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Old 04-06-2008, 03:34 PM   #105
MortimerSickle's Avatar
Joined: Dec 2005
Location: Rainville, Orygun, where moss is a road hazard.
Oddometer: 12,471
Crap, I seem to have lied about having pics to send, and the bike is now in storage at my son's house. So, I won't have any pics of the finished tensioner until I get over there again.

Here is a pic of a leftover scrap of the plastic I used.

I got it at a local plastics wholesaler. I don't how much it would cost, because it was a piece of scrap they had in a barrel marked... "scrap." I was there on other business, and when I asked the price of just the one chunk they said, "Just take it." That was cheap enough for me.

I will give you a rough description of what I did (Please pardon the imprecise measurements. I will have to measure and photo it one of these days.) After a little head scratching over what I expected would be a complicated project, I realized that it would actually be surprisingly simple.

I cut a piece probably about an inch by maybe 1/2" or 3/4" and about a foot or so long (the leftover shown is about 13" so maybe it was that.) Then, I cut a piece about the same cross-section by about an inch or an inch and a half long (I don't remember whether I cut this from the foot-long piece, or if that is what made it a foot long.) I then cut a trough in each of the pieces the width of the chain. I think the trough on the longer piece ran only a few inches on the rear end and a shorter distance on the front. I just jammed the end of the tensioner in between the bottom run of the chain and the frame (I think at the swingarm pivot.) I pushed it in until the end was at the front sprocket. A frame web near the front sprocket had a hole already in it. I drilled a hole in the tensioner to line up with this hole, and ran a bolt through to hold the tensioner in place. I then used hose clamps to secure the shorter piece of plastic upside down on the rear end of the tensioner. That keeps the tensioner aligned with the chain.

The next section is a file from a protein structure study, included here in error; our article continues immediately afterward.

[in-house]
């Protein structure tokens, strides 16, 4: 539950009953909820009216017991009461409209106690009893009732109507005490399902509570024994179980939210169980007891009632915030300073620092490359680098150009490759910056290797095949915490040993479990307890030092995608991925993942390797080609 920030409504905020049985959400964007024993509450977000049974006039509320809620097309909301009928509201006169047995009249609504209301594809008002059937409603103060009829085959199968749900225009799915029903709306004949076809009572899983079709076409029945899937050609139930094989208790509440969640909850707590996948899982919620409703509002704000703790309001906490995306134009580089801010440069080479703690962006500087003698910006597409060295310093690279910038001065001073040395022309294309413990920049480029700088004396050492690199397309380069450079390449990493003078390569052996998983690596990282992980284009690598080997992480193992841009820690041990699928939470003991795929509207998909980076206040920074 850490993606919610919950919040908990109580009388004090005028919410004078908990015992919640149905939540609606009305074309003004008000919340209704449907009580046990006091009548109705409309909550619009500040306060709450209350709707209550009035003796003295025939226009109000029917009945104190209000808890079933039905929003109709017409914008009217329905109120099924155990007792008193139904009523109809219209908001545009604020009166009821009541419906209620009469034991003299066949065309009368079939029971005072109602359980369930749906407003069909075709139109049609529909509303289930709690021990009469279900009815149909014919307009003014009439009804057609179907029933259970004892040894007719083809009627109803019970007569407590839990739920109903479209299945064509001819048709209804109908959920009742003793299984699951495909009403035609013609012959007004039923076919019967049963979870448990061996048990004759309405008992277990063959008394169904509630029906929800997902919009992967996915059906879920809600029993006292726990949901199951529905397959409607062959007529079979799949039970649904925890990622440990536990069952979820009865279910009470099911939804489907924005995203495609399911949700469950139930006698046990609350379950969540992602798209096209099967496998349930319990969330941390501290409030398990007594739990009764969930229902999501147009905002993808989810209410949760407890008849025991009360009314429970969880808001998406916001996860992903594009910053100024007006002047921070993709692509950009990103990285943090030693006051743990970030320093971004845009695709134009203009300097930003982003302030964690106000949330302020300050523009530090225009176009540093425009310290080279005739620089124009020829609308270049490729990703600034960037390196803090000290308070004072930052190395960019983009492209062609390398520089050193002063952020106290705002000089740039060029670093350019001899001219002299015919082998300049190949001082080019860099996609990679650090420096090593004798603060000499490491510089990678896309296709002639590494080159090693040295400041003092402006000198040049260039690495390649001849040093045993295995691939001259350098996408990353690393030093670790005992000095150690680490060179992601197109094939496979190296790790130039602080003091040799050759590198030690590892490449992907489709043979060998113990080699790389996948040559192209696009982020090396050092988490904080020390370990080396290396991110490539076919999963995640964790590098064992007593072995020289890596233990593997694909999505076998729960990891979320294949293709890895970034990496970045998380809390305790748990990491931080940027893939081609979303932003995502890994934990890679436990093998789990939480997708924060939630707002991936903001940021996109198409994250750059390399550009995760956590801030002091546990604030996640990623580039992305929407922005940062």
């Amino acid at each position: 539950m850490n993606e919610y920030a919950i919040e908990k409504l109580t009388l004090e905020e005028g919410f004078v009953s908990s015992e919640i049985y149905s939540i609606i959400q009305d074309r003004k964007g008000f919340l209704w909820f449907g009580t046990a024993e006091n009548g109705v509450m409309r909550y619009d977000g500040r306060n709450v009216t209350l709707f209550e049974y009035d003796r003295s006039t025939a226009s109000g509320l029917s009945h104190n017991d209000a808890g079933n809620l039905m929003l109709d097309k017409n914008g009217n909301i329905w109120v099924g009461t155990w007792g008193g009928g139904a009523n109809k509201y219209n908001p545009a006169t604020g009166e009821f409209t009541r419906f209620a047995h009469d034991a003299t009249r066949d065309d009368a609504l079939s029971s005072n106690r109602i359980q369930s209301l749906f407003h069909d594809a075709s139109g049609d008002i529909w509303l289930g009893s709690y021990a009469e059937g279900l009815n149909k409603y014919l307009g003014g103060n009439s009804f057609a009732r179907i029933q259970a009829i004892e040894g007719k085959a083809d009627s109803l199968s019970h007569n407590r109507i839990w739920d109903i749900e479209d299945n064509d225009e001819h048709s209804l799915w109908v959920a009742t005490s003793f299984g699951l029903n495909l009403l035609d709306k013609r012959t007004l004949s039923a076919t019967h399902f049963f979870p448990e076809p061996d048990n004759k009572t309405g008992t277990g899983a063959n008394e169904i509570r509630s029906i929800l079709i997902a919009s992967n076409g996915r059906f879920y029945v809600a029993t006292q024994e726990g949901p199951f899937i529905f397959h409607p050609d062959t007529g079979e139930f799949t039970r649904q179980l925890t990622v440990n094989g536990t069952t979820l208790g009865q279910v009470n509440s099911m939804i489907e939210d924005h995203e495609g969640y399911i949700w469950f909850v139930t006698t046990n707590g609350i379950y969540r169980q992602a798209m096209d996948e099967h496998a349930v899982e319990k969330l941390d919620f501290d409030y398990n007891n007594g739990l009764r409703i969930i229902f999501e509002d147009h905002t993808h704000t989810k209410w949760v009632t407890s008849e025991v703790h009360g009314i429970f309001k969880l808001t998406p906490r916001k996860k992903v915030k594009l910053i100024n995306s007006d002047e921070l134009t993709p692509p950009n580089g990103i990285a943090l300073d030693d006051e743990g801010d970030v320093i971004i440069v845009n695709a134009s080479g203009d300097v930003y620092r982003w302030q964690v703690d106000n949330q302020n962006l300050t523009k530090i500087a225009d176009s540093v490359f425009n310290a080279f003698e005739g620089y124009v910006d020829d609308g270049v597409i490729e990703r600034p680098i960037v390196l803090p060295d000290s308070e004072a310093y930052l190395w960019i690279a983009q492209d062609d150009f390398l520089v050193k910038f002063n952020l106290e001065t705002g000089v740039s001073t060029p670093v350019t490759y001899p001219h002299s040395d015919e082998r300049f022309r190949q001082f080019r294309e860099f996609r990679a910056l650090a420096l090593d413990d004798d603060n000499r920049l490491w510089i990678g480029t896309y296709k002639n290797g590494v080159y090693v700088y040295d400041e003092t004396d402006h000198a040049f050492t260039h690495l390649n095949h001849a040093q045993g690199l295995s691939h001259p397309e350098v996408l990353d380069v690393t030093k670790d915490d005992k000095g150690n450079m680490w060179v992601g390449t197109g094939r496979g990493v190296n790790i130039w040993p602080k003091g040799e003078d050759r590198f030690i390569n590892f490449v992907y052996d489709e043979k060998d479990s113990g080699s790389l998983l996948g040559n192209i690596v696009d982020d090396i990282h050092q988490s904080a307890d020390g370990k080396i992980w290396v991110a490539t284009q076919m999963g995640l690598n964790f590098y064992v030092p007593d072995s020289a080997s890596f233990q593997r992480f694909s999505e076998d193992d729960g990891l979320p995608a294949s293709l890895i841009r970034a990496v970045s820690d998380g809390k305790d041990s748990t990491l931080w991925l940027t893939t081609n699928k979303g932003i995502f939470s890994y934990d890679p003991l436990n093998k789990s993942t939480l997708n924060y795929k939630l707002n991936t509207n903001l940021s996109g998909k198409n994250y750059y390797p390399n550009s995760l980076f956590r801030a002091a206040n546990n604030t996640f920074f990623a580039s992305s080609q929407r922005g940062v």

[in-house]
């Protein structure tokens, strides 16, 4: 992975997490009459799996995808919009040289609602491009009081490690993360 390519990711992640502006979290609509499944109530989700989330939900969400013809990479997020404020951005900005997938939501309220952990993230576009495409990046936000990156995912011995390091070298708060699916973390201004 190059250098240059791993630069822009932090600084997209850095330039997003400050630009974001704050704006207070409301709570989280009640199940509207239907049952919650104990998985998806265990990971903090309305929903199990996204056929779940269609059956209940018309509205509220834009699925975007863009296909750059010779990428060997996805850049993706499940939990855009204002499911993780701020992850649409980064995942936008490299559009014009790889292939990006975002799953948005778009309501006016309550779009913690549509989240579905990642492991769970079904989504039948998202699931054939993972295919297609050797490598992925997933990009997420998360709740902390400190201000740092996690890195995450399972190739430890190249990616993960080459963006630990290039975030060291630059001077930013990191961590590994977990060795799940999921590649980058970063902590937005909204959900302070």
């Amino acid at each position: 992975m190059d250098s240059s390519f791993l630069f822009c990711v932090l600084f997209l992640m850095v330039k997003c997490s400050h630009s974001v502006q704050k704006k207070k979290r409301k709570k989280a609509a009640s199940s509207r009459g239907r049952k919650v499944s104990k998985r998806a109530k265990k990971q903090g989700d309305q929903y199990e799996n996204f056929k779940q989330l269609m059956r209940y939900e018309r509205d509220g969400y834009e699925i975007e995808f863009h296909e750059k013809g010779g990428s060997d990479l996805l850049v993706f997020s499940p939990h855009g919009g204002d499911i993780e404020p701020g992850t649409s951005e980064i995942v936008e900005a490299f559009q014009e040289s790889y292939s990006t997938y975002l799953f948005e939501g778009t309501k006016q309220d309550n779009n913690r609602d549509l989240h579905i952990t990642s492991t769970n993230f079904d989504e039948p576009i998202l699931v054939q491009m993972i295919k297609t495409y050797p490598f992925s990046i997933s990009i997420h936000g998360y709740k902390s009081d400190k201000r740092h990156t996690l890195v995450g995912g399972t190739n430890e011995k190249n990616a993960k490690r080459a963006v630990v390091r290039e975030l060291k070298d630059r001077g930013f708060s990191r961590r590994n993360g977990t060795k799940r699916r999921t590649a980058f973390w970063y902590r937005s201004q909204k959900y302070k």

I know all this sounds incredibly flakey, but it isn't quite as ugly as it sounds, and it works very well. The single-bolt mounting secures the unit just fine, and binds it over the frame in such a way that it has just the right amount of upward force on the chain.

I can now be fairly lax in my chain adjustment, and have not had the chain jump off once since installing it.

I miss round headlights.

"When I was a young man, I liked to race my horse...." -
G.H.W.S. 1878-1962
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